2C-D, or 2,5-dimethoxy-4-methylphenethylamine, is a substituted phenethylamine featuring a phenyl ring bound to an amino (NH2) group through an ethyl chain. 2C-D contains methoxy functional groups CH3O- attached to carbons R2 and R5 as well as a methyl group attached to carbon R4 of the phenyl ring.
2C-D belongs to the 2C family of phenethylamines which contain methoxy groups on the 2 and 5 positions of the benzene ring.
2C-D's psychedelic effects are believed to come from its efficacy at the 5-HT2A receptor as a partial agonist. However, the role of these interactions and how they result in the psychedelic experience continues to remain elusive.
The head space of 2C-D is described by many as being lucid, insightful and relatively normal in its thought processes even at moderate to high doses. The feeling of unaltered consciousness may be unsatisfying to users who want an intense experience because the head space is fairly normal, stable and therefore sometimes uninteresting to those who are new to hallucinogenic experiences.
Disclaimer: The effects listed below cite the Subjective Effect Index (SEI), a literature which relies on collected anecdotal reports and the personal experiences of PsychonautWiki contributors. As a result, they should be taken with a healthy amount of skepticism. It is worth noting that these effects will not necessarily occur in a consistent or reliable manner, although higher doses (common+) are more likely to induce the full spectrum of reported effects. Likewise, adverse effects become much more likely with higher doses and may include serious injury or death.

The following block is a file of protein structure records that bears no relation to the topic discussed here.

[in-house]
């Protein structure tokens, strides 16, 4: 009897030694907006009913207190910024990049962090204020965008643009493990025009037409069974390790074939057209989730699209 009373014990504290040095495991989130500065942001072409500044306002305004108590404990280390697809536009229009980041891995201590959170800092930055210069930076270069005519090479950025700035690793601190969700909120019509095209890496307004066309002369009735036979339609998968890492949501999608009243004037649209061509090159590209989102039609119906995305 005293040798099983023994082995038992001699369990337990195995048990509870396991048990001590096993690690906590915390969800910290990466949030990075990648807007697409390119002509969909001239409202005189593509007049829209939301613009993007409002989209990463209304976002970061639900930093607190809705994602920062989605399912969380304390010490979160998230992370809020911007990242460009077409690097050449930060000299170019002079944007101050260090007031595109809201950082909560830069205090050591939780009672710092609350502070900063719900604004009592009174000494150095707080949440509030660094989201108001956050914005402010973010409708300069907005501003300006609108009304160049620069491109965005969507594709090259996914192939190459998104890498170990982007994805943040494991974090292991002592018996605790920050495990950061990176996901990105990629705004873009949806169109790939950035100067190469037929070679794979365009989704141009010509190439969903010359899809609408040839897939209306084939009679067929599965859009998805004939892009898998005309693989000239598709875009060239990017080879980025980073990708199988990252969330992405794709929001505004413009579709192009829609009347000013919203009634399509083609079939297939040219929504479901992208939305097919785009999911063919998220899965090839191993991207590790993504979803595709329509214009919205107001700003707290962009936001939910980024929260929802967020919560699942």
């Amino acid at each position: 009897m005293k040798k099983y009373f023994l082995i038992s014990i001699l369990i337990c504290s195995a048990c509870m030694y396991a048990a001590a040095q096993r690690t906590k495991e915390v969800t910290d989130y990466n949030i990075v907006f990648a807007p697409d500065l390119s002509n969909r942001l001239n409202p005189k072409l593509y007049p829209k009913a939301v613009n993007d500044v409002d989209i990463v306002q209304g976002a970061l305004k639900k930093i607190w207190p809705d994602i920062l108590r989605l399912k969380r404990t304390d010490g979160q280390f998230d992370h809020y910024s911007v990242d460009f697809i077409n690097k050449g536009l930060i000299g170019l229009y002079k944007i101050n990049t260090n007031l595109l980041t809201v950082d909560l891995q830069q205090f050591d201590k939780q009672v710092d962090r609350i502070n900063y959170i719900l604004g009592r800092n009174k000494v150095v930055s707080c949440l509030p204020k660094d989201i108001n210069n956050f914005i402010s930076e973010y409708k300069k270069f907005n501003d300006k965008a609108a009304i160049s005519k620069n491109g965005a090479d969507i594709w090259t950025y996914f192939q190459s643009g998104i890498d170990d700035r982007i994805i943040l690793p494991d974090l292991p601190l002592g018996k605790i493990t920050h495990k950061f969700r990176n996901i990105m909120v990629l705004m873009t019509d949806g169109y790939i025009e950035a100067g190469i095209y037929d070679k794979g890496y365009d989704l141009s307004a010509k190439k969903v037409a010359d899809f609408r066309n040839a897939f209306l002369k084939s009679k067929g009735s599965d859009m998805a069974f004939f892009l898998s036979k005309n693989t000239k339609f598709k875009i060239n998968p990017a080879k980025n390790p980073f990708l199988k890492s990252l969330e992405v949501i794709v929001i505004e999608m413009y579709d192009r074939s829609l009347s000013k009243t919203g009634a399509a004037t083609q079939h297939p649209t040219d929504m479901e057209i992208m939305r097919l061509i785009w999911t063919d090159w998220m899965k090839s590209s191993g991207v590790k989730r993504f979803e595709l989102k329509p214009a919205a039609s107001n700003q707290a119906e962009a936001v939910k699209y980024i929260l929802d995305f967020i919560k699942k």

- Stimulation - In terms of its effects on the physical energy levels of the user, the 2C-D experience begins with mild sedation that gives way to moderate stimulation as the experience progresses. It lacks the forceful energetic push associated with most psychedelic phenethylamines.
- Spontaneous physical sensations - The "body high" of 2C-D can be described as a pleasurable, all-encompassing comfort sensation. This maintains a consistent presence that steadily rises with the onset and hits its limit once the peak has been reached.
- Bodily control enhancement - Whilst at lower doses one may find that their bodily control is enhanced, at higher dosages it seems to become suppressed.
- Tactile enhancement
- Temperature regulation suppression
- Increased heart rate
- Nausea - In comparison to other phenethylamines such as 2C-E, 2C-I or 2C-B, any nausea produced by this substance tends to be very mild and dissipates quickly even with higher dosages.
- Pupil dilation
Compared to other members of the 2C-x family like 2C-B, the visual effects of 2C-D have been noted for being understated until heavier doses are reached. After this point, a full spectrum of hallucinatory visual phenomena begin to appear.